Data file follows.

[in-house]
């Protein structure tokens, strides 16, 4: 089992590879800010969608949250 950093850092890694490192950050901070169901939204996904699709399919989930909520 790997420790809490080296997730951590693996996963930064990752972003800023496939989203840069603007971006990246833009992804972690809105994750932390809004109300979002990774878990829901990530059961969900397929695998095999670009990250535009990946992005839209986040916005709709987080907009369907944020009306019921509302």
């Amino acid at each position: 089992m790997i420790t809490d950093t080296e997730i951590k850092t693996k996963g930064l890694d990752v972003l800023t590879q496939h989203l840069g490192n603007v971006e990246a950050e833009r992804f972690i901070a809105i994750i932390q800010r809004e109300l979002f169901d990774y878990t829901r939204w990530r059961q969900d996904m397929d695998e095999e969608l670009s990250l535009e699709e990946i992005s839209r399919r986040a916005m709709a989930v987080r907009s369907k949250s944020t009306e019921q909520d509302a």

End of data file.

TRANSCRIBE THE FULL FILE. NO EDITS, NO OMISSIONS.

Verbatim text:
[in-house]
């Protein structure tokens, strides 16, 4: 089992590879800010969608949250 950093850092890694490192950050901070169901939204996904699709399919989930909520 790997420790809490080296997730951590693996996963930064990752972003800023496939989203840069603007971006990246833009992804972690809105994750932390809004109300979002990774878990829901990530059961969900397929695998095999670009990250535009990946992005839209986040916005709709987080907009369907944020009306019921509302």
């Amino acid at each position: 089992m790997i420790t809490d950093t080296e997730i951590k850092t693996k996963g930064l890694d990752v972003l800023t590879q496939h989203l840069g490192n603007v971006e990246a950050e833009r992804f972690i901070a809105i994750i932390q800010r809004e109300l979002f169901d990774y878990t829901r939204w990530r059961q969900d996904m397929d695998e095999e969608l670009s990250l535009e699709e990946i992005s839209r399919r986040a916005m709709a989930v987080r907009s369907k949250s944020t009306e019921q909520d509302a």